Improve and Electrify 

A Close-Up on Asia at the Transport and Climate Change Week 2022

The Avoid-Shift-Improve approach, implemented by the GIZ since the early 1990s, remains at the heart of a sustainable transformation of the transport sector. This article focusses on Improve, which addresses the improvement of fuel efficiency, fuels and transport infrastructure. The Asia Conference Day as well as the conferences in the other regions of the Transport and Climate Change Week 2022 highlighted many opportunities for improvement in the transport sector.  

Electrifying transport holds the largest potential to both reducing energy demand and increasing the use of renewable and local energy sources.

Oliver Krischer (Parliamentary State Secretary, Federal Ministry for Economic Affairs and Climate Action) 

Electrifying urban bus systems 

The large number and high density of fossil fuel vehicles in many Asian cities are a pivotal factor contributing to climate change, air and noise pollution. As the carbon budget left for 2020 to 2050 is 110 GT CO2, undoubtedly improved and electrified private and public transport fleets, particularly urban bus systems, are considered a key element in the efforts to reduce emissions. The early implementation of e-bus projects, especially in China, several cities across Asian countries and in Latin America, have proven that municipalities will have to play a key role in identifying alternative business models for large-scale e-bus deployment.

At the moment, upscaling e-bus projects from pilot stages remains a challenge. Ensuring long-term financing support for full-scale electrification is needed and requires a more favourable risk allocation. The adoption of alternate business models can overcome the challenge of initial capex for cities. However, TCO (total cost of ownership) optimization is becoming more important and adoption of smart digital services for project monitoring is the only way to ensure the sustainability of the projects over the full lifetime.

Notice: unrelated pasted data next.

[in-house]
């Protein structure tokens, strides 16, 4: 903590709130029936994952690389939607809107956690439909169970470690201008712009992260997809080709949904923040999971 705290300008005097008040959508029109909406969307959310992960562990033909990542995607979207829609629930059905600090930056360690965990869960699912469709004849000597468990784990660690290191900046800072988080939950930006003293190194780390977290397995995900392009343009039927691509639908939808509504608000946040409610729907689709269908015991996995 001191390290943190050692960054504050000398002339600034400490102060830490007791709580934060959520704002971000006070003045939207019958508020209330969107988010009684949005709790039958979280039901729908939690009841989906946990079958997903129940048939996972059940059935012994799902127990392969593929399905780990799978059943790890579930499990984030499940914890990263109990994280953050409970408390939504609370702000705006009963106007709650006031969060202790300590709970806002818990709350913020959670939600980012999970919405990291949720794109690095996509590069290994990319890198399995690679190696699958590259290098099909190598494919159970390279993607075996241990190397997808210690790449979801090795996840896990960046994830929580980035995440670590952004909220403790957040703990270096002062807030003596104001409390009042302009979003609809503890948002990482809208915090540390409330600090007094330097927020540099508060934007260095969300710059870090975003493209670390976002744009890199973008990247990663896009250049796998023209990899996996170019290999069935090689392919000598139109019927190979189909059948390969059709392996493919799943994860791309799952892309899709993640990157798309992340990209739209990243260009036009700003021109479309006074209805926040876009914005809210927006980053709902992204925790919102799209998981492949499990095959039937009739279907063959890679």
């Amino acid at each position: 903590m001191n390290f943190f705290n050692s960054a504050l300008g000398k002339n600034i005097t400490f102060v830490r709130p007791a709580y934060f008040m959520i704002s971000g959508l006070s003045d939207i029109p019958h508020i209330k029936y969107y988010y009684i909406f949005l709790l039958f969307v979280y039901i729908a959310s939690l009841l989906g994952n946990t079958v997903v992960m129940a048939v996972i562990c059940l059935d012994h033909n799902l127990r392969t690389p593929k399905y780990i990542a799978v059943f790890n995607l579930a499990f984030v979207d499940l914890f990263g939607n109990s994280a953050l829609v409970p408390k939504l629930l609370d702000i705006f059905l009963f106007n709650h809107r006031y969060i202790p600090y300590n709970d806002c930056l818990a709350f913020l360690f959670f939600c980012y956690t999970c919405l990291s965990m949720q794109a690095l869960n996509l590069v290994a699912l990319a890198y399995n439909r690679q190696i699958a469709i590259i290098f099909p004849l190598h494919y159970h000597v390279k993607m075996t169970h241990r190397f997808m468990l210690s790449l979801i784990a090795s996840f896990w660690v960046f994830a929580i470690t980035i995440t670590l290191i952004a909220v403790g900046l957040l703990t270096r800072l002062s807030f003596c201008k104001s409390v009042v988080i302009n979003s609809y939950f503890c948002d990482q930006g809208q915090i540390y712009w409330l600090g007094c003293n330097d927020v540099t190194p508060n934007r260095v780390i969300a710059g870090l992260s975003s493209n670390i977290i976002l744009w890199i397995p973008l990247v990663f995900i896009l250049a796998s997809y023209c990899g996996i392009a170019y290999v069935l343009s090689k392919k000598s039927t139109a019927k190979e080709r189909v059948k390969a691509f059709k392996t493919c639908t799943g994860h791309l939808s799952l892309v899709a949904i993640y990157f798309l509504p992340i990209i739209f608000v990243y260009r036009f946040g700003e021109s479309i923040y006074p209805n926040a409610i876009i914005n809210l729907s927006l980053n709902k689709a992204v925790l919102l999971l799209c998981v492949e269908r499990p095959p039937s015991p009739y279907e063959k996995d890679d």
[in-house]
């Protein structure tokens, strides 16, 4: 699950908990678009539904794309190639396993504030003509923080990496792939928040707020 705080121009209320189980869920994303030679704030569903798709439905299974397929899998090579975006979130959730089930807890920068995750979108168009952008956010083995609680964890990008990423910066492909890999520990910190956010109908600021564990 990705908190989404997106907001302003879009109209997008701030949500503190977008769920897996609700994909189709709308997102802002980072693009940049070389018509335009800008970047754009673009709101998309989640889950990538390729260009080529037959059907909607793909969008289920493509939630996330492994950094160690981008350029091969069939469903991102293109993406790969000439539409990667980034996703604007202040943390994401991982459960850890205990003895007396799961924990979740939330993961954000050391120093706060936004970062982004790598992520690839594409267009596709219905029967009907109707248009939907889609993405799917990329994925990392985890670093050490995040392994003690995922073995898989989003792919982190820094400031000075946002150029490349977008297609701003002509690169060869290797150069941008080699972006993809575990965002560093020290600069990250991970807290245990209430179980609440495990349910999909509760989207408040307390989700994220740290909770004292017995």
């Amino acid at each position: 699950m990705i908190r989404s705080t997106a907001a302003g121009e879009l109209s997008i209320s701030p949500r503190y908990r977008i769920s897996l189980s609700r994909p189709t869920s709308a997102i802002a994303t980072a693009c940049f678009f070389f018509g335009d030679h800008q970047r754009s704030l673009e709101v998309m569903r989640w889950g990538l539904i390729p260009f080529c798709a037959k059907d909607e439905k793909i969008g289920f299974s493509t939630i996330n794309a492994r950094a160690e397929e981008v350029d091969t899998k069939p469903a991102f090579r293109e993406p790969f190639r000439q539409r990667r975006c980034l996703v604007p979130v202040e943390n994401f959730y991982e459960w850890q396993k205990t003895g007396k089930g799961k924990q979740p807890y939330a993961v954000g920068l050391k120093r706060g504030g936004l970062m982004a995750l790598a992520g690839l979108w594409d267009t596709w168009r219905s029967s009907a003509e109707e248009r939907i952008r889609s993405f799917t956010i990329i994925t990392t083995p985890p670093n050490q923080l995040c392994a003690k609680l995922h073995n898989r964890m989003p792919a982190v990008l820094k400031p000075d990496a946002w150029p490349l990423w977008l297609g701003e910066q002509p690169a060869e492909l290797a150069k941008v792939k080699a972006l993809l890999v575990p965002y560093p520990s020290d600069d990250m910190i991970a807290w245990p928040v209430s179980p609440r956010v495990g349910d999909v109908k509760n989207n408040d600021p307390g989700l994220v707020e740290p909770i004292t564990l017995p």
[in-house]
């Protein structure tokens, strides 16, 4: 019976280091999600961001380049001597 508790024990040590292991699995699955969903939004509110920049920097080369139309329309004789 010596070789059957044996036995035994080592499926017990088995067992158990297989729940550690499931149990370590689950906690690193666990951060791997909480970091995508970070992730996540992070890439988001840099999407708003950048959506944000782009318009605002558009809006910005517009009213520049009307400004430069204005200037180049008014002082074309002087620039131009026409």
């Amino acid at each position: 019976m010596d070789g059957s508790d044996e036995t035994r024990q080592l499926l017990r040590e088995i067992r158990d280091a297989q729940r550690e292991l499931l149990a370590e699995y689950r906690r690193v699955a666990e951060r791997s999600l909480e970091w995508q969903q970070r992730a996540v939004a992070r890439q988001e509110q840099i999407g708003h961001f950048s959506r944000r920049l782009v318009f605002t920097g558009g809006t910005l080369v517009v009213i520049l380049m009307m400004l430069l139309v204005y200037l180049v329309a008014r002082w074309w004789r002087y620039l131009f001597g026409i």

Ho Chi Minh City – Viet Nam’s front runner in electric mobility 

To successfully shift to more sustainable and fuel-efficient modes, policy makers, the private sector as well as consumers need to support the transition. Immediate action is required to meet goals such as achieving net zero emissions by mid-century. Thus, projects supporting governments and cities in their ambitions, such as the NDC Transport Initiative for Asia (NDC TIA), which is currently supporting Ho Chi Minh City’s (HCMC) e-mobility action plan, are crucial in that transition. The roadmap they are developing with the city’s Department of Transport will be pivotal for putting the city on a fast track to e-mobility adoption and will provide important lessons for other cities. National and city governments can accelerate EV uptake by putting in place favourable legislation and rolling out charging infrastructure.  

Roadmaps for charging infrastructure 

In the session „eMobility – EV Charging Infrastructure“, at the Transport and Climate Change Week 2022, speakers from China, India, Indonesia, Thailand and Vietnam highlighted different aspects that are to be considered as Asian countries ramp up their electric mobility infrastructure. Prof. Le Anh Tuan (Hanoi University of Science and Technology) explained that in developing national and city level e-mobility roadmaps it is important to ensure that the roll-out of charging infrastructure is managed in a demand-oriented manner, also considering the capacity of the power grid.